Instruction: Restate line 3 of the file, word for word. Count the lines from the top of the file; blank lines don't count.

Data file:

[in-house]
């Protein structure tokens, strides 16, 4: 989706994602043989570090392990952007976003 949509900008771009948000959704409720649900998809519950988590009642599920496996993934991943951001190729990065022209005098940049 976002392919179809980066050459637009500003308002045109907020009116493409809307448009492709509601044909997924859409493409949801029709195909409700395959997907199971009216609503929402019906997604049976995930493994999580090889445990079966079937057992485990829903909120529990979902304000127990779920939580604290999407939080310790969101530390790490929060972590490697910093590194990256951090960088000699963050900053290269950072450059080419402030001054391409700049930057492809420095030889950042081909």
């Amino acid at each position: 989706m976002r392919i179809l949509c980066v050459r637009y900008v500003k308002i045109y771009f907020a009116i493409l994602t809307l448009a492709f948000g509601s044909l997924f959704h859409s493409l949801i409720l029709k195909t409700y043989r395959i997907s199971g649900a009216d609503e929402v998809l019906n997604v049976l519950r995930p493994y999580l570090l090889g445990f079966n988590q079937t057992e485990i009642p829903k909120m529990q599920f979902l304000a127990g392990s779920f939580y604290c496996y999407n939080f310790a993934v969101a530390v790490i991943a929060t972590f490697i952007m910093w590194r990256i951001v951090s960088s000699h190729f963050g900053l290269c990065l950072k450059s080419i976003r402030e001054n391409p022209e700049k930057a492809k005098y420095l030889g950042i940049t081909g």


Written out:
């Amino acid at each position: 989706m976002r392919i179809l949509c980066v050459r637009y900008v500003k308002i045109y771009f907020a009116i493409l994602t809307l448009a492709f948000g509601s044909l997924f959704h859409s493409l949801i409720l029709k195909t409700y043989r395959i997907s199971g649900a009216d609503e929402v998809l019906n997604v049976l519950r995930p493994y999580l570090l090889g445990f079966n988590q079937t057992e485990i009642p829903k909120m529990q599920f979902l304000a127990g392990s779920f939580y604290c496996y999407n939080f310790a993934v969101a530390v790490i991943a929060t972590f490697i952007m910093w590194r990256i951001v951090s960088s000699h190729f963050g900053l290269c990065l950072k450059s080419i976003r402030e001054n391409p022209e700049k930057a492809k005098y420095l030889g950042i940049t081909g």